Photon-triggered electronic circuits have been a long-standing goal of photonics. Recent demonstrations include either all-optical transistors in which photons control other photons1,2 or phototransistors with the gate response tuned or enhanced by photons3,4,5. However, only a few studies report on devices in which electronic currents are optically switched and amplified without an electrical gate. Here we show photon-triggered nanowire (NW) transistors, photon-triggered NW logic gates and a single NW photodetection system. NWs are synthesized with long crystalline silicon (CSi) segments connected by short porous silicon (PSi) segments. In a fabricated device, the electrical contacts on both ends of the NW are connected to a single PSi segment in the middle. Exposing the PSi segment to light triggers a current in the NW with a high on/off ratio of >8 × 106. A device that contains two PSi segments along the NW can be triggered using two independent optical input signals. Using localized pump lasers, we demonstrate photon-triggered logic gates including AND, OR and NAND gates. A photon-triggered NW transistor of diameter 25 nm with a single 100 nm PSi segment requires less than 300 pW of power. Furthermore, we take advantage of the high photosensitivity and fabricate a submicrometre-resolution photodetection system. Photon-triggered transistors offer a new venue towards multifunctional device applications such as programmable logic elements and ultrasensitive photodetectors.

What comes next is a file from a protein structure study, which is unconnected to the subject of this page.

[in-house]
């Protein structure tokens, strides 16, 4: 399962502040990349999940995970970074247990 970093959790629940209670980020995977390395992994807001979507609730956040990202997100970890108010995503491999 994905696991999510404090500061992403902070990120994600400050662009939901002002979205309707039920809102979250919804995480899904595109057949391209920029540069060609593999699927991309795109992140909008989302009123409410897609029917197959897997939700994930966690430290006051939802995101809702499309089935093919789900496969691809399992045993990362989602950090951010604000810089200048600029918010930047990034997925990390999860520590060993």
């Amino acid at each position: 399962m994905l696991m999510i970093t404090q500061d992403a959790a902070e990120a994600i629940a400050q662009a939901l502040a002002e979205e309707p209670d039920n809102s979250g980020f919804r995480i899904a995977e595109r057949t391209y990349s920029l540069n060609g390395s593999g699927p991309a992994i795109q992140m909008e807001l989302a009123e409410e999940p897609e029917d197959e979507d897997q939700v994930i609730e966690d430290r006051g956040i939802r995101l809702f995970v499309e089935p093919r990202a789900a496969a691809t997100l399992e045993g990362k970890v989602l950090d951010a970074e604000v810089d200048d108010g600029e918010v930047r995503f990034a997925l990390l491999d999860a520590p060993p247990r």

The authors thank J.-H. Song and M.-K. Seo for helping to build the experimental set-up. This work was supported by the National Research Foundation of Korea (NRF) grant funded by the Korean government (MSIP) (nos. 2009-0081565 and 2014M3A6B3063710). S.-H.K. acknowledges the support of an NRF grant (NRF-2016R1C1B2007007).